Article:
Evaluation communication and audience considerations
by Dana Ansari
During the brief time I’ve worked as an evaluator, for various projects I’ve had to report on different types of information in different formats and structures. Given that I’ve had limited-to-no access to the actual databases for these projects, I typically have had to request needed information from the project staff members who have access to it. As a result, the data I receive is mostly in raw format, lengthy and complicated to understand at a glance. However, with time and follow up questioning, I’ve been able to extract what I need from within the numbers. Of course, the work is still far from over.
I then have had to filter, sort, organize, and restructure the data so that my audience can understand it without being confused or bored out of their minds. There are several factors that I’ve had to take into account in order to best communicate the story embedded within the data. A key thing that I have learned about data communication is that understanding my audience and presenting information accordingly is vital to good communication.
Understanding your audience is key to communicating data because it dictates the level of detail and the type of information presented. For example, the target audiences for most of my projects are funders, program directors, managers, and program staff. Therefore the type of information they are interested in is that which illustrates program implementation and its implications, programs’ successes and challenges, and information that will aid them in decision-making and creating improvements to future planning (Baxter & Braverman, 2004). By taking into account the need of my target audience, I am better able to gather and provide the type of information that is most useful to them.
In regards to understanding my audience, I’ve also learned that knowing the presentation context helps me determine the most effective way to disseminate data-derived information. Providing annual and/or quarterly reports provides stakeholders with a great amount of detail about their programs’ performance, including progress, implementation successes, potential barriers, and future recommendations to improve outcomes and impacts. However, in a larger group setting such as at a coalition meeting, which may consist of program managers, directors, staff, funders, and others, providing such a detailed report would not be advisable. In that context, not all audience members would have the same level of informational need and/or interest in those details (Baxter & Braverman, 2004; Stetson, 2008). For that type of setting a short and concise PowerPoint presentation, memo, or informative briefs, which could include a bulleted summary of key findings, a few highlights, and general observed trends, would be most useful. Such formats can provide an overall perspective of the program, while keeping your audience engaged. They also provide the opportunity for questions and group discussions, and allow the presenter to employ visually-engaging graphs and charts that are not only eye-catching but also help to more readily convey the information (Stetson, 2008).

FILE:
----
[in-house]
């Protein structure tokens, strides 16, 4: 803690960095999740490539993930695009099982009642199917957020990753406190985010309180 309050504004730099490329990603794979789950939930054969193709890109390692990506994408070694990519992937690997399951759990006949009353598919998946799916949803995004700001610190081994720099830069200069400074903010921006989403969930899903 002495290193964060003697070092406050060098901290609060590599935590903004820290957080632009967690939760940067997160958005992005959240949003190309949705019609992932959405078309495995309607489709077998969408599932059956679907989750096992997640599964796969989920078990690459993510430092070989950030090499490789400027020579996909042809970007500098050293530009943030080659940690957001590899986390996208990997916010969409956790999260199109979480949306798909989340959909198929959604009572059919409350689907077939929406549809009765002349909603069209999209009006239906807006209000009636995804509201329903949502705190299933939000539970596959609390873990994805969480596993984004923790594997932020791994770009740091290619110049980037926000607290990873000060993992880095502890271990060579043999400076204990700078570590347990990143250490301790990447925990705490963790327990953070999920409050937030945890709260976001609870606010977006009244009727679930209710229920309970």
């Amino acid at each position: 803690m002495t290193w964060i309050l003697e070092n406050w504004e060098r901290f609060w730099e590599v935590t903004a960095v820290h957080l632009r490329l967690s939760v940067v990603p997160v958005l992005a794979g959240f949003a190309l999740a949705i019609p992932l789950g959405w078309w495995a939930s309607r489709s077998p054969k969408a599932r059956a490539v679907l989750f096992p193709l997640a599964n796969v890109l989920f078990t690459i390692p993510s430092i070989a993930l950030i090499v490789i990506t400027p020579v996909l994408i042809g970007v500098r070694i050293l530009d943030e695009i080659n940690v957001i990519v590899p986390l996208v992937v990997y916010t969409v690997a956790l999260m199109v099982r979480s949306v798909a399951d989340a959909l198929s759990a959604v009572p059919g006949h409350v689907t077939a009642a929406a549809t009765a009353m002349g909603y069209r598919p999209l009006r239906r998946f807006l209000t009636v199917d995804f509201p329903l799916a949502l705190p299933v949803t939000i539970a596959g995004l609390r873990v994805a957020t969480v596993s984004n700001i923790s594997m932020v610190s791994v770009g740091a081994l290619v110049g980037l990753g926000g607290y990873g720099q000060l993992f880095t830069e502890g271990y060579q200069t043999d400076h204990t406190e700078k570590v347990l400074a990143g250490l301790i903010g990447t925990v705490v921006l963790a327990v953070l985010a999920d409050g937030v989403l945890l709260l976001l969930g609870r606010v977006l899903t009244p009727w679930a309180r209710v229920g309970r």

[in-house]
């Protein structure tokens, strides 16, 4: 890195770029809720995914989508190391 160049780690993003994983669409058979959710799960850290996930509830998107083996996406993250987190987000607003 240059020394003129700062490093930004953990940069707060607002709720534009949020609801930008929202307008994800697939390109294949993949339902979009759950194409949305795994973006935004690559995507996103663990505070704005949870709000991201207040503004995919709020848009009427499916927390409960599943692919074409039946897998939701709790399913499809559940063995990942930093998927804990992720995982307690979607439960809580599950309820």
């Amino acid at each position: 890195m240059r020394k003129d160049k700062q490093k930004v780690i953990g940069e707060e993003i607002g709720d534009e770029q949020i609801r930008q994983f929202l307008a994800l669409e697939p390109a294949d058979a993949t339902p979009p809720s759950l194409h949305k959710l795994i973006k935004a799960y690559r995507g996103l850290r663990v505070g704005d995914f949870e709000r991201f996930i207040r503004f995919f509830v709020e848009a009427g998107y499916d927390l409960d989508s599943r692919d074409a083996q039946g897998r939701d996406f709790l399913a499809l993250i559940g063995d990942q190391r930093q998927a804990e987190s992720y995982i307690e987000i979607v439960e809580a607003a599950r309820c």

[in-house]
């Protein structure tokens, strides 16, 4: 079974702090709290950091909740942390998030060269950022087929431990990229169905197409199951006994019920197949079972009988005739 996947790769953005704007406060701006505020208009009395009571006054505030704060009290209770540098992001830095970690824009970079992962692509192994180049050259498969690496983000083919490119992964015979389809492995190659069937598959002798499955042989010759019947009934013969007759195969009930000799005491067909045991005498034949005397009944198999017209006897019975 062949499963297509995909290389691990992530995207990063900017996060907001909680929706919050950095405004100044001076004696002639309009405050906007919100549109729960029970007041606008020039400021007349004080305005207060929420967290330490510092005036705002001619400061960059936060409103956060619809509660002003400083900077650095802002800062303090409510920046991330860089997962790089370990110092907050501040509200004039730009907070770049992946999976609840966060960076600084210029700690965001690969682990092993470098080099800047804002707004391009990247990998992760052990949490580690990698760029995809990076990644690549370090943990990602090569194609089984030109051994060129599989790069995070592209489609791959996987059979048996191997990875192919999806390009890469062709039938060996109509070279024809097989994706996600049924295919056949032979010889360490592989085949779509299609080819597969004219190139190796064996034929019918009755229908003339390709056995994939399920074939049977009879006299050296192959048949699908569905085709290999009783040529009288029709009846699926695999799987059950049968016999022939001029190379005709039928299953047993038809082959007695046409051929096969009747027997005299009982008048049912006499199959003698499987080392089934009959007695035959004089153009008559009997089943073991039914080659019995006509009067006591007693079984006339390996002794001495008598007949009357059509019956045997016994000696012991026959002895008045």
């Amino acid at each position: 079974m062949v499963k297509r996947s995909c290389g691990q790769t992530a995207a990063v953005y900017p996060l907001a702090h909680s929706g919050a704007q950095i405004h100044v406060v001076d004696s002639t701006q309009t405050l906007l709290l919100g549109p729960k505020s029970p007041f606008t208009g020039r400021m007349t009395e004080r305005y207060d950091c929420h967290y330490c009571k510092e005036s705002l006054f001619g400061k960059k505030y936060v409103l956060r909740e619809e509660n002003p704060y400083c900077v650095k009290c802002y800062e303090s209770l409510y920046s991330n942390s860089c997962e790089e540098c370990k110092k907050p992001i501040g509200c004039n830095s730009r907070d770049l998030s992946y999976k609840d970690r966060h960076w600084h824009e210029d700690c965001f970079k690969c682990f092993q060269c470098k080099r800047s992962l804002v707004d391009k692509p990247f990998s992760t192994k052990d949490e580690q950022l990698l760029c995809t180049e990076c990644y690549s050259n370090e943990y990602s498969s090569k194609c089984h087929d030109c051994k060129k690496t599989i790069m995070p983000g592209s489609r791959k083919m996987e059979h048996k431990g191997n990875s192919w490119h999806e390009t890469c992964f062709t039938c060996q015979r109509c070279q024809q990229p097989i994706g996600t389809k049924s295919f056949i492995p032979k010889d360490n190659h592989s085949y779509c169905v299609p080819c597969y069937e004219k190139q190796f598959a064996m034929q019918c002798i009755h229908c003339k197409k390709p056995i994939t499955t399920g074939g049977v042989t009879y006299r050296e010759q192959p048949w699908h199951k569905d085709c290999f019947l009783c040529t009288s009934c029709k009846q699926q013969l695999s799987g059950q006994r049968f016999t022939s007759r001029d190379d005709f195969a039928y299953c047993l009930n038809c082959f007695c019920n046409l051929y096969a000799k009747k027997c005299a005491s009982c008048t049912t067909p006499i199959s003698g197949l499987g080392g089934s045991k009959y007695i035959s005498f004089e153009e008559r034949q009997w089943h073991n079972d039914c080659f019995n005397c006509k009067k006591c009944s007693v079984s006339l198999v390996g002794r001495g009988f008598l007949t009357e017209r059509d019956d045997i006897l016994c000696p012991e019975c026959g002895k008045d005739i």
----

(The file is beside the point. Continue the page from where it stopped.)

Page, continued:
When you communicate any type of information, it is essential to always consider your target audience—its members and their context— because this will determine what type(s) of information to convey, and the most effective presentation strategy to keep your audience engaged and facilitate a more productive use of the evaluation findings.
Baxter, L. W., & Braverman, M. T. (2004). Communicating results to different audiences. In M. T. Braverman, N. A. Constantine, & J. K. Slater (Eds.), Foundations and evaluation: Contexts and practices for effective philanthropy. San Francisco: Jossey-Bass.
Stetson, V. (2008). Communication and Reporting on an Evaluation. American Red Cross/CRS M&E Module Series. American Red Cross and Catholic Relief Services (CRS), Washington, DC and Baltimore, Maryland.